We believed that patients who could not complete at least two courses of consolidation cytarabine after “3 + 7” induction were at a higher risk for relapse. Hence, we used PREM maintenance for 2 years in patients who could not complete the standard therapy due to prior life-threatening toxicity (Group B). We agree that routine maintenance after the completion of standard therapy is still exploratory as suggested in the editorial accompanying our article.[7] As requested by Jain and Mirgh[4] the rationale behind the use of oral PREM is well summarized by Dr. Tandon along with its use in older and pediatric populations.[2] Our intent was to use this regimen in adult patients with acute myeloid leukemia, who could not afford the “standard 3 + 7 induction” but were otherwise fit and for whom best supportive care was the only option. We did not perform baseline karyotyping or fluorescence in situ hybridization, as no public or private laboratory in our state performs these tests and outsourcing to a private lab was exorbitant. Moreover, neither midostaurin nor allogeneic stem cell transplant was conceivable in our cohort as it comprised patients who could not even afford standard induction.

We concede with Dr. Saikia, that it is time to move beyond the MCP 841 protocol for acute lymphoblastic leukemia (ALL). We also agree that high-dose cytarabine escalates cost and toxicity, as shown in our work too.[1],[6] However, we do consider it appropriate to first augment the background resources, laboratory support, and skilled workforce before shifting to more refined and intensive protocols. Ours is a single-faculty department with neither a cytogenetic/molecular laboratory nor a serum methotrexate monitoring facility available in the entire state. Moreover, we have very limited number of inpatient beds that cater to a gamut of solid/hematological and adult/pediatric patients with cancer.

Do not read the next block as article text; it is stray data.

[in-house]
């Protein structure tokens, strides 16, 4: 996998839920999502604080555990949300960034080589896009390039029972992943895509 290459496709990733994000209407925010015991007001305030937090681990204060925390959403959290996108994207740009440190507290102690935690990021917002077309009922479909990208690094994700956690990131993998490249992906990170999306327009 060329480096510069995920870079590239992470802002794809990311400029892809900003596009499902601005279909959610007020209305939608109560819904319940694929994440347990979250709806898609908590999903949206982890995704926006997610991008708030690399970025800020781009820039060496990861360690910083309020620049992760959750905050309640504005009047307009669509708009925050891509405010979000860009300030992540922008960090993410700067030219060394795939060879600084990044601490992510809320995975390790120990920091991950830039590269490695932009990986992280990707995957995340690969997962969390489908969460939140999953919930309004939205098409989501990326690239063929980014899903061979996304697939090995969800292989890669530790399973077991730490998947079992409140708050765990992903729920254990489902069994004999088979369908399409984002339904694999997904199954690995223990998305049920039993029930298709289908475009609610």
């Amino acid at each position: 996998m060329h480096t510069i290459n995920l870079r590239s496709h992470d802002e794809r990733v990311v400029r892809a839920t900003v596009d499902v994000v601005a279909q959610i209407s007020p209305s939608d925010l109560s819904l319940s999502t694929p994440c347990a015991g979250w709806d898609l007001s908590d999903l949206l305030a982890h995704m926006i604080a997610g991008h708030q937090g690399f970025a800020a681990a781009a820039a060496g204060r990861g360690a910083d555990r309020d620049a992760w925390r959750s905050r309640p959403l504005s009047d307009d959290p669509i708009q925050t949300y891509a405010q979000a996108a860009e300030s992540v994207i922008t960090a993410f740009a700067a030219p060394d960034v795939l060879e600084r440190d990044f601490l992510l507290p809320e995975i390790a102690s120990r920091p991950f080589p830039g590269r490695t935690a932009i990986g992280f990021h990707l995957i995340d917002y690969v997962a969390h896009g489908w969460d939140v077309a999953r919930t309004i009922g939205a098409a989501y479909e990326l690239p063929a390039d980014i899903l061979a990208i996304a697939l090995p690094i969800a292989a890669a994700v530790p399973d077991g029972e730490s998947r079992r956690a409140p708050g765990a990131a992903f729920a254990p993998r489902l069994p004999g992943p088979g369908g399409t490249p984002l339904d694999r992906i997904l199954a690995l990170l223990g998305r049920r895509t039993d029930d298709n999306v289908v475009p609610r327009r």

We concur with Dr. Tandon and are adopting the newer risk-adapted protocols that reduce the higher treatment to standard risk, especially after a minimal residual disease-negative status post induction, and augment treatment for high-risk patients with ALL, but within the confines of the resources made available to us.[2] In addition, our abandonment rates are high as we included “all comers” irrespective of the distance they traveled to reach our center and their commitment to pursue treatment.[1] We accept that further collaboration with charitable organizations and use of the TREAT model may reduce the limitations too. For Jain and Mirgh, the rationale for using the total leukocyte count >15,000/μL for BCR-ABL (breakpoint cluster region-Abelson murine leukemia 1 gene) testing and the method used, along with the definition of overall survival, are mentioned in the original manuscript.[4],[6] However, we do accept that using the above “cutoff” is not ideal, and we may have missed a few patients with Philadelphia chromosome positivity among those presenting with a lower total leukocyte count.

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There are no conflicts of interest.

  References Top

Saikia T. Challenges in managing acute leukemia in India. Cancer Res Stat Treat 2020;3:645-6.  Back to cited text no. 1
  [Full text]  
Tandon S. Acute leukemia treatment in low- and middle-income countries: Is it time for tailored therapy? Cancer Res Stat Treat 2020:3;642-3.  Back to cited text no. 2
Jayakar V. Navigating the financial impasse in AML: PREM metronomic chemotherapy. Cancer Res Stat Treat 2020:3;644-5.  Back to cited text no. 3
Jain A, Mirgh S. Navigating the financial impasse in acute myeloid leukemia: Prednisolone, etoposide, and 6-mercaptopurine metronomic chemotherapy. Cancer Res Stat Treat 2020:3;647-8.  Back to cited text no. 4
Pandey A, Deshpande P, Singh A, Singh S, Murari K, Aryan R. Oral prednisolone, etoposide, 6-mercaptopurine (PREM) metronomic chemotherapy in treatment naïve and partially treated acute myeloid leukemia in a resource constrained setting. Cancer Res Stat Treat 2020;3:172.  Back to cited text no. 5
Pandey A, Ahlawat S, Singh A, Singh S, Murari K, Aryan R. Outcomes and impact of minimal residual disease (MRD) in pediatric, adolescent and young adults (AYA) with acute lymphoblastic leukemia treated with modified MCP 841 protocol. Cancer Res Stat Treat 2020;3:183.  Back to cited text no. 6
  [Full text]  
Nayak L. Optimizing acute leukemia treatment in resource-constrained settings. Cancer Res Stat Treat 2020;3:287.  Back to cited text no. 7
  [Full text]